4. Experiments

Our goal was to experimentally assess the impact of the traffic rules on the optimized policies, in terms of overall efficiency and safety. To this aim, we defined 3 tuples, which are, respectively, the reward tuple R, the efficiency tuple E, and the collision tuple C.
The reward tuple R R n car is the tuple of individual rewards collected by the drivers during an episode, from t = 0 to t = T , and is defined as:
R = t = 0 T r 1 ( t ) , , t = 0 T r n cars ( t )
The efficiency tuple E R n car is the tuple of sums of individual instant linear speed v x for each driver during an episode, from t = 0 to t = T , and is defined as:
E = t = 0 T v x 1 ( t ) , , t = 0 T v x n cars ( t )
The collision tuple C N n car is the tuple of individual collisions for each driver during an episode, from t = 0 to t = T , and is defined as:
C = t = 0 T 1 { s 1 ( t 1 ) = alive s 1 ( t ) = dead } , , t = 0 T 1 { s n c a r s ( t 1 ) = alive s n c a r s ( t ) = dead }
Each ith element c i of this tuple is defined as the number of times in which the ith driver change its car status s i from s i = alive to s i = dead between 2 consecutive time steps t 1 and t.
We considered 2 different driving scenarios in which we aimed at finding optimal policy parameters:y “no-rules”, in which traffic rules weighting factors are w 1 = w 1 = w 3 = 0 , such that drivers are not punished for breaking the rules, and “rules”, in which traffic rules weighting factors are w 1 = w 2 = w 3 = 1 , such that drivers are punished for breaking the rules, and all the rules have the same relevance.
Moreover, we considered 2 different collision scenarios:
cars are kept with status s = dead in the road graph for t dead time steps, and then are removed; and
cars are kept with status s = dead in the road graph for t dead time steps, and then their status is changed back into s = alive .
The rationale for considering the second option is that the condition in which we remove collided cars after t dead time steps may not be good enough for finding the optimal policy. This assumption could ease the task of driving for the non-collided cars, when the number of collided cars grows, and, on the other side, it might provide too few collisions to learn from.
We simulated n cars cars sharing the same driver policy parameters and moving in the simple road graph in Figure 3 for T time steps. This road graph has 1 main intersection at the center, and 4 three-way intersections. All road segments p S have the same length l ( p ) and same number of lanes w ( p ) . We used the model parameters shown in Table 1 and performed the simulations using Flow [36], a microscopic discrete-time continuous-space road traffic simulator that allows implementing our scenarios.
We repeated n trials experiments in which we performed n train training iterations in order to optimize the initial random policy parameters θ no rules and θ rules . We collected the values, across the n trials repetitions, of R, E, and C during the training.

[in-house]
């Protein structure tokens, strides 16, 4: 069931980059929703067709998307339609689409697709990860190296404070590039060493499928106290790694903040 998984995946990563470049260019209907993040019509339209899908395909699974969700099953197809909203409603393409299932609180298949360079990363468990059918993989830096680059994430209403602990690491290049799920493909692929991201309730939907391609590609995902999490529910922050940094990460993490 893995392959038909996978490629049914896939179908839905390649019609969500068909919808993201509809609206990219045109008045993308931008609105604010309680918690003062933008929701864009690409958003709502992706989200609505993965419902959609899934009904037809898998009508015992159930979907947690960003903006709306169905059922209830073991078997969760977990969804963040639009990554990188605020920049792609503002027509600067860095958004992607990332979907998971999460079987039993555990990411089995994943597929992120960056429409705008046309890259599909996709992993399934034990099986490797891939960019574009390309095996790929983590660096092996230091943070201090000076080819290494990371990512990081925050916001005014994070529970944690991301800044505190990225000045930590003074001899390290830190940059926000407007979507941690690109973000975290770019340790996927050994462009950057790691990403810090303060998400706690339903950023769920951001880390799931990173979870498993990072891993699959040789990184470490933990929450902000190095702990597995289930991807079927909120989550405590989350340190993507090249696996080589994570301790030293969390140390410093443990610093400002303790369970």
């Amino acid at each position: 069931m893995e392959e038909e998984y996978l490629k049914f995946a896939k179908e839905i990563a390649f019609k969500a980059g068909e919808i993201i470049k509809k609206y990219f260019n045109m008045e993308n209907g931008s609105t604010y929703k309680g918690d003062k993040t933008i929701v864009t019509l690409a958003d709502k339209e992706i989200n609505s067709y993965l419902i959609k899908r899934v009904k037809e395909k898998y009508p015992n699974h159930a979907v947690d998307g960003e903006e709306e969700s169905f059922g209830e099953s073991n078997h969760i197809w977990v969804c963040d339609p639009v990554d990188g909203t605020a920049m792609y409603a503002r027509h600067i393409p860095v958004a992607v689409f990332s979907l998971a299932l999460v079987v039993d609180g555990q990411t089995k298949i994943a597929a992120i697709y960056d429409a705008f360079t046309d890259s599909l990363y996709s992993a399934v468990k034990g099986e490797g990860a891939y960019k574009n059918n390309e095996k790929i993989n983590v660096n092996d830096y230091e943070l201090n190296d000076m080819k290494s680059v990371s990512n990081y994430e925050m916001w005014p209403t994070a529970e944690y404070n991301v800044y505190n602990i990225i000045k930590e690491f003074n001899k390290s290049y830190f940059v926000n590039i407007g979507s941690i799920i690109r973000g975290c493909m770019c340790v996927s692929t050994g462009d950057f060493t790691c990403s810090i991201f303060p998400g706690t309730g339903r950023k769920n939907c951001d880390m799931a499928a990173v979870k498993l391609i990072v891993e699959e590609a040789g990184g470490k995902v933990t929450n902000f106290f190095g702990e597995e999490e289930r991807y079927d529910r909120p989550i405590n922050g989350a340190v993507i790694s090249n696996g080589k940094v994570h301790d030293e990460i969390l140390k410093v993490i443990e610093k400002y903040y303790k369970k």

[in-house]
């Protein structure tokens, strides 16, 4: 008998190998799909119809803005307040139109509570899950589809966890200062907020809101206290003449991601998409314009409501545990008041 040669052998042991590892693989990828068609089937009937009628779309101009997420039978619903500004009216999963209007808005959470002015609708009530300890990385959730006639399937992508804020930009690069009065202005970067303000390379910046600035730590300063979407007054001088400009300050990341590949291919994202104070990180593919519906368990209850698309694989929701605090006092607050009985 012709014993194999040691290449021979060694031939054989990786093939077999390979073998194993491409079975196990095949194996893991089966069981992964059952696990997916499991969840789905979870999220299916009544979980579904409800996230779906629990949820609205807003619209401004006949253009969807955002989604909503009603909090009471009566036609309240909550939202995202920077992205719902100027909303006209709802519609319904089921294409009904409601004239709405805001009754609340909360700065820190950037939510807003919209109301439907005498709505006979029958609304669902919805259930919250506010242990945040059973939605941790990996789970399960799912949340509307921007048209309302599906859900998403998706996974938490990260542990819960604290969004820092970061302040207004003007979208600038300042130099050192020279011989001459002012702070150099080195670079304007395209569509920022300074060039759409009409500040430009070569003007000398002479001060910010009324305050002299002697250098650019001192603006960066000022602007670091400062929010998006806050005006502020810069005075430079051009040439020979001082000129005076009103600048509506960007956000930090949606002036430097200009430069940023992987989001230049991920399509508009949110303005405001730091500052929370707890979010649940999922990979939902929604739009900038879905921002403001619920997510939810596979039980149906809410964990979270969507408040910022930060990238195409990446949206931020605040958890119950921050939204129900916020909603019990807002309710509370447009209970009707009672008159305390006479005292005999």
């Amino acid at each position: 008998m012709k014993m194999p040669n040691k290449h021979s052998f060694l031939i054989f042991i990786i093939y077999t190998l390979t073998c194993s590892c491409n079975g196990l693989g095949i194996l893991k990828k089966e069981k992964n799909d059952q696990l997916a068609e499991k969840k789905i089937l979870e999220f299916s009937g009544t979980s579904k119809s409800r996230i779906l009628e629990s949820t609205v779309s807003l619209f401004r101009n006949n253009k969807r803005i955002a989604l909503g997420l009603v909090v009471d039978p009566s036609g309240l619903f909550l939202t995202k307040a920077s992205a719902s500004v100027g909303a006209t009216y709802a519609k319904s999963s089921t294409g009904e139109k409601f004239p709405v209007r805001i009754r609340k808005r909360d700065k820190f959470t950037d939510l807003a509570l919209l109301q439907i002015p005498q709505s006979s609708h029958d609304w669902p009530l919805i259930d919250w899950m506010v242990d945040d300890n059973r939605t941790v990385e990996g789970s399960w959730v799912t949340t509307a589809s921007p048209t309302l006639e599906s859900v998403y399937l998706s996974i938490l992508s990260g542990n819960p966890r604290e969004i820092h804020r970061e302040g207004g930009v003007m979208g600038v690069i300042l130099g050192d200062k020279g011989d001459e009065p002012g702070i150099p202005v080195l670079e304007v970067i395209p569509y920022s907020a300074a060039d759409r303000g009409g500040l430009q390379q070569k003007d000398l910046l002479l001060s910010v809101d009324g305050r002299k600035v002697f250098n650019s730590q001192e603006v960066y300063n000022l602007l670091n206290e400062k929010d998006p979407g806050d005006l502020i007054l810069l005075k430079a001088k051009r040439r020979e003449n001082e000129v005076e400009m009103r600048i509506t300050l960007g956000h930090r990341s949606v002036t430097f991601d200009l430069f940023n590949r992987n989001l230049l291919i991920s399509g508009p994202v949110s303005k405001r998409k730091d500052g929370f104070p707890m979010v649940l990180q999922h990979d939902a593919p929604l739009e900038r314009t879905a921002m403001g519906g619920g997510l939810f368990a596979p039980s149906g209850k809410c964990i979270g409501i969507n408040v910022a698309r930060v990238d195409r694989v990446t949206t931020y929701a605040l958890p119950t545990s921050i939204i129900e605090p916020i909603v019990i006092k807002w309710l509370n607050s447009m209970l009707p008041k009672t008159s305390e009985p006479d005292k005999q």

We employed Proximal Policy Optimization (PPO) [37] as the RL policy optimization algorithm: PPO is a state-of-the-art actor-critic algorithm that is highly effective, while being almost parameters-free. We used the PPO default configuration ( with the parameters shown in Table 2. The drivers policy is in the form of an actor-critic neural networks model, where each of the 2 neural networks is made of 2 hidden layers, each one with 256 neurons and hyperbolic tangent as activation function. The hidden layer parameters are shared between the actor and the critic networks: this is a common practice introduced by Mnih et al. [38] that helps to improve the overall performances of the model. The parameters of the actor network as well as the ones of the critic network are initially distributed according to the Xavier initializer [39].

5. Results

Figure 4 and Figure 5 show the training results in terms of the tuples R, E, and C for the 2 policies θ no - rules and θ rules in the two collision scenarios considered.
In all experimental scenarios, the policy learned with rules shows driving behaviors that are less efficient than the ones achieved by the one without rules. On the other hand, the policy learned without rules is not even as efficient as it could theoretically be, due to the high number of collisions that make it difficult to avoid collided cars. Moreover, the values of E for the drivers employing the rules are distributed closer to the mean efficiency value, and thus we can assume this is due to the fact that the rules limit the space of possible behaviors to a smaller space with respect to the case without rules. In other words, rules seems to favor equity among drivers.